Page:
By Jenny Lee
Korean-Americans in Chicago and suburban Cook County can no longer ascribe their low participation in elections to what usually is the biggest challenge for many minority language speakers – reading and speaking in English.
Prior to the 2016 Presidential election, The Chicago Board of Election and The Cook County Clerk decided to supply Korean-language sample ballots and bilingual election judges in 23 precincts heavily concentrated with Korean-Americans including Northbrook, Glenview, Morton Grove, Niles, Skokie and Des Plaines.
The decisions came in an effort to expand access to the electoral process for eligible Korean-Americans – U.S. citizens ages 18 or older – and to facilitate more than 14,000 already registered Korean-Americans with translation services.
By Colin Mo
With gun control one of the hot button issues of the 2016 Presidential campaign, Asian-American voters could matter in unexpected ways. Recent studies show that Asian-Americans regard gun control as “important,” more so on average than other ethnicities.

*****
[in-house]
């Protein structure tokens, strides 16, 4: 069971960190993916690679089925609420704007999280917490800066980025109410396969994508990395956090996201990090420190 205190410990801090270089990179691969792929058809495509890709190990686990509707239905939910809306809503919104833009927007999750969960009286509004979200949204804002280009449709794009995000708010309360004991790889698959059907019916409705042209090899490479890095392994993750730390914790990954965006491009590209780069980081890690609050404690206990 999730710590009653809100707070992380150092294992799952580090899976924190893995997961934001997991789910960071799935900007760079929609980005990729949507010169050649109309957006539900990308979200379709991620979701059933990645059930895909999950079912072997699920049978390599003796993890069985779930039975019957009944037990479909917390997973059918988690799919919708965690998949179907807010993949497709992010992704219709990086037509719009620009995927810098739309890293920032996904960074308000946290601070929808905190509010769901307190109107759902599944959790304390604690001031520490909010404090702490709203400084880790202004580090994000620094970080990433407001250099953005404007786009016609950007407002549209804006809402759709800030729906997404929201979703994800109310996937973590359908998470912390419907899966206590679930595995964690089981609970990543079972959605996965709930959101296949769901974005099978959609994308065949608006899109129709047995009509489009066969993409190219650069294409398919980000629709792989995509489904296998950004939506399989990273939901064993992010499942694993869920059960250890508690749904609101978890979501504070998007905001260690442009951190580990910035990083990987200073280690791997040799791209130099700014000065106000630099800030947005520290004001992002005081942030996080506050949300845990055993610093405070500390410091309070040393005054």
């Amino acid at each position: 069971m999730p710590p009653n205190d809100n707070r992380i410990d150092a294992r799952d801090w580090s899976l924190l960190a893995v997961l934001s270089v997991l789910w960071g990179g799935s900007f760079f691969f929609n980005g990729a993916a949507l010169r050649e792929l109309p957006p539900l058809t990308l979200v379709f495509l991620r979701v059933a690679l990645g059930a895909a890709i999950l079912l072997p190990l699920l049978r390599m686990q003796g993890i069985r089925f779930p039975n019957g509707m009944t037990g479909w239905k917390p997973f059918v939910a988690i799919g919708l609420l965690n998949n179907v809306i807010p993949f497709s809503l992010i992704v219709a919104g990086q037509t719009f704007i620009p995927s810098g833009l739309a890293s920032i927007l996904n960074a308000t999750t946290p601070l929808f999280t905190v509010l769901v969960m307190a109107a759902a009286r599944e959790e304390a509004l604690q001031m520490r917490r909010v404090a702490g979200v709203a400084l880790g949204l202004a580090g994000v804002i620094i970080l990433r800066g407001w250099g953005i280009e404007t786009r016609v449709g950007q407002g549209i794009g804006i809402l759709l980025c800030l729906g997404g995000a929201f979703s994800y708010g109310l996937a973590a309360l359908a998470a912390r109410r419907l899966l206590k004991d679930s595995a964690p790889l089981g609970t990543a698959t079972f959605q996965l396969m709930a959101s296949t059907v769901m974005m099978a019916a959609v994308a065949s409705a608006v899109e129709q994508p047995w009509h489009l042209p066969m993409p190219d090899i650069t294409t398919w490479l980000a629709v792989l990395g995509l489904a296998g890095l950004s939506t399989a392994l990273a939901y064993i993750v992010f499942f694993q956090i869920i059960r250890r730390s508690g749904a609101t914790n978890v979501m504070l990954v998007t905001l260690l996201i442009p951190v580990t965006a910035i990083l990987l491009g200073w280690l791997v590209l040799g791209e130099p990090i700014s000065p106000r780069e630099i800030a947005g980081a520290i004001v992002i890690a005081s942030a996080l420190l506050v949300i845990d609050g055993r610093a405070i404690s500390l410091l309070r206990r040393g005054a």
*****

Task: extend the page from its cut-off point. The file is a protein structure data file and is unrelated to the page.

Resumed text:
According to the Pew Research Center, the support for gun control generally surpassed the support for gun rights as of July last year, but only barely. Yet for Asian-American voters, that support rises to 80 percent, according to 2014 data from APIAVOTE and Asian Americans Advancing Justice.
One reason for that disparity might be that Asians are the least likely ethnicity to own a gun.
By Xiao Lyu
In a temporary place on the Near West Side, a small group of volunteers made bookmarks and wrote notes for a pack of books ready to be shipped to three juvenile detention centers in Illinois.
Having struggled for a while about what to write, first-time volunteer Paul Dailing chose some simple personal notes, such as “Hey, the art looks really fantastic” and “Hope you’ll enjoy it”.
“It’s just something valuable and should be done,” Dailing said.
By Jay Bouchard
MANCHESTER, NH—Tom Rettberg reflects the historical nature of New Hampshire voters—a fickle electorate notoriously tough to impress.